Spending cuts, taxes or a combination of both? What's the best way for Minnesota to make up a $1.2 billion deficit in this biennium and a possible $5.4 billion deficit in the following biennium.
Answers to those questions varied with Brainerd area state legislators who will return to the Capitol Thursday for the start of a new session.
Sen. Mary Olson, DFL-Bemidji, likened the state's borrowing money to pay for ongoing expenses to putting groceries on the credit card. She said Gov. Tim Pawlenty needs to demonstrate leadership and cautioned against making short-term decisions that might save money, only to set the state up for a fall later.
"We are no different than a family budget," she said. "We're going to have to face those tough choices. For me, my personal goal is to raise the flag as often as I can about both taxing and revenue inequities."
She said since 2003 the difference between the top 10 percent in per-pupil funding and the bottom 10 percent in per-pupil funding has grown dramatically.
Individual lawmakers, she said should bring their savings ideas to the table. She will again push for legislation that would streamline a citizen's dealings with natural resources that might have overlapping jurisdictions.
"Obviously, cuts alone can't do it but you can't raise taxes to that extent either." - Rep. Al Doty, DFL, Royalton.
"There are nine or 10 Democrats running for governor. I don't think they're going to promote a tax increase." - Rep. Larry Howes, R-Walker.
"We need to streamline and cut back the size of government. Everything needs to be on the chopping block." - Sen. Paul Koering, R-Fort Ripley.
"We are no different than a family budget. We're going to have to face those tough choices." - Sen. Mary Olson, DFL-Bemidji.
"We need to look at a long-term fix and a longer-term fix needs to have everything on the table - revenues, cuts, shifts, reform." - Rep. John Ward, DFL-Brainerd.
Olson pointed out there are empty beds in county jails and yet the state is under pressure to provide additional jail beds.
"We should look for every possible way we can to be more efficient," Olson said. "It would help to have some leadership in that area."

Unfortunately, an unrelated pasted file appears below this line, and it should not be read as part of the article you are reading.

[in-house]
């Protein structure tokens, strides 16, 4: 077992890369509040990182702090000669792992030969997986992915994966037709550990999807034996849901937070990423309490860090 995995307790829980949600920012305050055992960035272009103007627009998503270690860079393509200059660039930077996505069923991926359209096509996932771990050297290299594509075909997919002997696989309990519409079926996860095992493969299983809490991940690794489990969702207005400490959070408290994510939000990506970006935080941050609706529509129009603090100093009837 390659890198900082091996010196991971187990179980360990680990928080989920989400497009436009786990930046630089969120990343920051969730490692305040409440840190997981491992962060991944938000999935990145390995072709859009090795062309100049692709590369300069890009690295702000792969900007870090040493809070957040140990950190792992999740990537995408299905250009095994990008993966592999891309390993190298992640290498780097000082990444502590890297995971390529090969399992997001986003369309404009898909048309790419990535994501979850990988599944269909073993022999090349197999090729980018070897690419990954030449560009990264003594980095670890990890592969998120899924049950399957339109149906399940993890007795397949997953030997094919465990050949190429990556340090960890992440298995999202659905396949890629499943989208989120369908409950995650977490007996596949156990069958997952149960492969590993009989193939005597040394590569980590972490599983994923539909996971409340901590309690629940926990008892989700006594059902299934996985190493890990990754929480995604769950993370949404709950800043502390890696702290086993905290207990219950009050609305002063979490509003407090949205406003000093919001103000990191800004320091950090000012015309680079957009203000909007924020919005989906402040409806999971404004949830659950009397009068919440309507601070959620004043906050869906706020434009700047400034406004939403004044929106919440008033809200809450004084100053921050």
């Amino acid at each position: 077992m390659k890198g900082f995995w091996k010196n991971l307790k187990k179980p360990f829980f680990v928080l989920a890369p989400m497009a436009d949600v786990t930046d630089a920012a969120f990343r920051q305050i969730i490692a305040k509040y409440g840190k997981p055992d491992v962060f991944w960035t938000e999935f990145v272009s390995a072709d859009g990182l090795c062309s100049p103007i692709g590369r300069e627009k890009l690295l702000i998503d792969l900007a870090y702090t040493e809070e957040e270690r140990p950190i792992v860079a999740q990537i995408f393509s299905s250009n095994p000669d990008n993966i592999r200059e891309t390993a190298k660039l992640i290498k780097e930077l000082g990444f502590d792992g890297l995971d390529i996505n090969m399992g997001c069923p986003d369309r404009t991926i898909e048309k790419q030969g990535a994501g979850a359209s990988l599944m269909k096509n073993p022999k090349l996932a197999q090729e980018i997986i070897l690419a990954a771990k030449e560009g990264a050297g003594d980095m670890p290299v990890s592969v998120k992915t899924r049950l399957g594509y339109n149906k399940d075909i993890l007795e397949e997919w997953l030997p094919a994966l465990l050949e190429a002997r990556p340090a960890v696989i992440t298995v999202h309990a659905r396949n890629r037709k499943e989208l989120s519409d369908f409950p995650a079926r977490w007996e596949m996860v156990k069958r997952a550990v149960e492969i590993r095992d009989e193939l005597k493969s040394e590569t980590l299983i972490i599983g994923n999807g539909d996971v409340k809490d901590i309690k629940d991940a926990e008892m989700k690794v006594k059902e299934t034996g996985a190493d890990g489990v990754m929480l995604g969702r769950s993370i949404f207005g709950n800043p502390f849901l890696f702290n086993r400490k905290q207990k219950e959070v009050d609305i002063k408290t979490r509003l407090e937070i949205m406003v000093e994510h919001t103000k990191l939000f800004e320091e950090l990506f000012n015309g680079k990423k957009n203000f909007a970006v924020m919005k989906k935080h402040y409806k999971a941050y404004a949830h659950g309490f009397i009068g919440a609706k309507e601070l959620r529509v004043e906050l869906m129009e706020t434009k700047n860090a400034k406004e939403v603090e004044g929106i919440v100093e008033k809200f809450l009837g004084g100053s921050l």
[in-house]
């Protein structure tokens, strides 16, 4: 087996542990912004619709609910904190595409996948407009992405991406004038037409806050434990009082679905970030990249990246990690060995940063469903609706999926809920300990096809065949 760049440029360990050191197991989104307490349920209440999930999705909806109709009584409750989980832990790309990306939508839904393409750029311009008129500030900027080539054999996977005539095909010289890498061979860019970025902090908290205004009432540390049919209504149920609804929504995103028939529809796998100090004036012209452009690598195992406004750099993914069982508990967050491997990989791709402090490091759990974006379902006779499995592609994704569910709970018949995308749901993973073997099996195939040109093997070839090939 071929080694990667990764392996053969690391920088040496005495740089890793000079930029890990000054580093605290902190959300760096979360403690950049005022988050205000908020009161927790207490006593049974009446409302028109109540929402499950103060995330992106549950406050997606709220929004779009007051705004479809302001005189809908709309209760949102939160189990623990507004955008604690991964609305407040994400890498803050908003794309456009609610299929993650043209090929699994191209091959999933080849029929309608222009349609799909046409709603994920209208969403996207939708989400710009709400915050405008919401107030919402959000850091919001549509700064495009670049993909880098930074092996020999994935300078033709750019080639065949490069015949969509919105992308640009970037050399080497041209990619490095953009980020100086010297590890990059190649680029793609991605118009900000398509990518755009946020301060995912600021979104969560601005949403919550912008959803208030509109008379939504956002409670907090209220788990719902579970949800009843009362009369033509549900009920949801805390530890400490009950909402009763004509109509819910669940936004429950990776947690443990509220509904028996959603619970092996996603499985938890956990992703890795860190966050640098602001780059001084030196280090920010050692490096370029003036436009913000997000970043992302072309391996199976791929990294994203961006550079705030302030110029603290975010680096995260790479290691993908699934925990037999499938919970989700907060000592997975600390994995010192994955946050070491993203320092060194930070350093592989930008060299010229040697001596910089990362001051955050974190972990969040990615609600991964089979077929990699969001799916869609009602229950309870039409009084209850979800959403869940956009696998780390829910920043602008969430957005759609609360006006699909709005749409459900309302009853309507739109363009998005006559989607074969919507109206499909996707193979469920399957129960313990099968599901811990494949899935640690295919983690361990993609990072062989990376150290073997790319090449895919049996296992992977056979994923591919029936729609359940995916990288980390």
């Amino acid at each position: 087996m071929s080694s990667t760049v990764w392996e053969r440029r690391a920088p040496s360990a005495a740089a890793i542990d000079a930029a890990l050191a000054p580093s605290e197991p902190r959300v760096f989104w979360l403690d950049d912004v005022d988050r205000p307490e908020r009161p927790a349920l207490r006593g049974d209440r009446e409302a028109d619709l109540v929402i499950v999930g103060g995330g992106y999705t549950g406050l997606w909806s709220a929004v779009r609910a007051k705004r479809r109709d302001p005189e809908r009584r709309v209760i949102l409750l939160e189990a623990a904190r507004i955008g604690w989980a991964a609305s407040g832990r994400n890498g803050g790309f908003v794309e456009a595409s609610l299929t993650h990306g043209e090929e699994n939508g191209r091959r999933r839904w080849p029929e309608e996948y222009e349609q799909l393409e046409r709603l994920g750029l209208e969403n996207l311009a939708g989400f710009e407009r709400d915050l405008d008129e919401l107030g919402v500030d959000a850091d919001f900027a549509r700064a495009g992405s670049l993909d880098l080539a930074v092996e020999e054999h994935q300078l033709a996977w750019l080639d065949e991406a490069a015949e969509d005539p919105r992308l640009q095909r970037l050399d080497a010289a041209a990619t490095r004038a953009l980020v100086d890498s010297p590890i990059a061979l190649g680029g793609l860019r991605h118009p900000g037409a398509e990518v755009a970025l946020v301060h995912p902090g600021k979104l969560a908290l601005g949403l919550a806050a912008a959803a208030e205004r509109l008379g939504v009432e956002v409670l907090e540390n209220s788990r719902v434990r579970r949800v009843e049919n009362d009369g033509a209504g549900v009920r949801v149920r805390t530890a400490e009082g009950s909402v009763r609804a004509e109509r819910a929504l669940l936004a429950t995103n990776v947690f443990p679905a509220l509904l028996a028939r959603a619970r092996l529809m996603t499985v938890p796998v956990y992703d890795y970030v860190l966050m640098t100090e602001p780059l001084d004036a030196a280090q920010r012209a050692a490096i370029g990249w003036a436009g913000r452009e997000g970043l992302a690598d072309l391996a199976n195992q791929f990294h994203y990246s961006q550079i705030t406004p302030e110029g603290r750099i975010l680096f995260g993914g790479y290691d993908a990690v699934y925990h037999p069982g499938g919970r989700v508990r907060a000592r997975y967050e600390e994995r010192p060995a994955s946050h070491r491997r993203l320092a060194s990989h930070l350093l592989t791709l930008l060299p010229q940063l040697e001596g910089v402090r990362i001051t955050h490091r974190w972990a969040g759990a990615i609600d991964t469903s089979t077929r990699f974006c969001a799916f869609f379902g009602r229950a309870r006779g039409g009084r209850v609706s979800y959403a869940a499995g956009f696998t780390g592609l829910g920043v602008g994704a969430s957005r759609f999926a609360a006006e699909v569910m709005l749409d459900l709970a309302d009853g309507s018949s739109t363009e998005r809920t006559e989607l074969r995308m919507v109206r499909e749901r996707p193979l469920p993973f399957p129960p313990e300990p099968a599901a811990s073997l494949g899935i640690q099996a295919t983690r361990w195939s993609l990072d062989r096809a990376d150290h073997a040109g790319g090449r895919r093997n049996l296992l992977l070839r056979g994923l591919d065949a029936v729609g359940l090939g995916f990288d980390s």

Rep. John Ward, DFL-Brainerd, said his decision on a deficit remedy will depend on the size of the deficit. That figure has not been determined because of a lawsuit regarding the governor's unallotment process. The retired teacher said Minnesota's budget is structurally out of balance.
"We need to look at a long-term fix and a longer-term fix needs to have everything on the table - revenues, cuts, shifts, reform."
Rep. Larry Howes, R-Walker, said the governor has adamantly said no to tax increases and the fact that several lawmakers are running for governor makes revenue hikes unlikely.
"You'd really have to push hard and when you really have to push hard it usually doesn't have a good outcome," he said. "There are nine or 10 Democrats running for governor. I don't think they're going to promote a tax increase ... It's just not going to work. I believe it should be all done with cuts."
Rep. Al Doty, DFL-Royalton, said it will take a combination of cuts and tax increases. He said there were no favorable options this year only necessary decisions.
"Neither one of those can do it by themselves," he said. "If you fired everybody that's fireable ... Obviously cuts alone can't do it but you can't raise taxes to that extent either.
"The key, of course, is obviously expanding the economy."
While stating the Legislature would cut everything it could, two questions should be asked about each cut, he said. The questions are: How many jobs does this cost and Is this going to cost us money down the road?